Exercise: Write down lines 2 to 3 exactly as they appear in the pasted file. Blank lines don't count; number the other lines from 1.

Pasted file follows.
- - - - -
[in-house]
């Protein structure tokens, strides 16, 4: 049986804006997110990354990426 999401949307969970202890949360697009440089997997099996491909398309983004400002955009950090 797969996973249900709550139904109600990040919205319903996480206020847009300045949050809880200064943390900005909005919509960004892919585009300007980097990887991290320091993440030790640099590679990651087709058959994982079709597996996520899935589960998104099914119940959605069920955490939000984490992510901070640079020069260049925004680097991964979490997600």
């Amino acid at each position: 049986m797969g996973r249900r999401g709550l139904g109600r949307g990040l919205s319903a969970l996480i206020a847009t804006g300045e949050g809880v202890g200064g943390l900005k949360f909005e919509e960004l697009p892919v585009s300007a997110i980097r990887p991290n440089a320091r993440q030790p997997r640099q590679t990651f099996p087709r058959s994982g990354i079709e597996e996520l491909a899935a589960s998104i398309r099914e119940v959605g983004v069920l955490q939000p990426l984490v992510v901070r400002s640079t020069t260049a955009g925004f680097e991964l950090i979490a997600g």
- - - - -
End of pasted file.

């Protein structure tokens, strides 16, 4: 049986804006997110990354990426 999401949307969970202890949360697009440089997997099996491909398309983004400002955009950090 797969996973249900709550139904109600990040919205319903996480206020847009300045949050809880200064943390900005909005919509960004892919585009300007980097990887991290320091993440030790640099590679990651087709058959994982079709597996996520899935589960998104099914119940959605069920955490939000984490992510901070640079020069260049925004680097991964979490997600």
């Amino acid at each position: 049986m797969g996973r249900r999401g709550l139904g109600r949307g990040l919205s319903a969970l996480i206020a847009t804006g300045e949050g809880v202890g200064g943390l900005k949360f909005e919509e960004l697009p892919v585009s300007a997110i980097r990887p991290n440089a320091r993440q030790p997997r640099q590679t990651f099996p087709r058959s994982g990354i079709e597996e996520l491909a899935a589960s998104i398309r099914e119940v959605g983004v069920l955490q939000p990426l984490v992510v901070r400002s640079t020069t260049a955009g925004f680097e991964l950090i979490a997600g």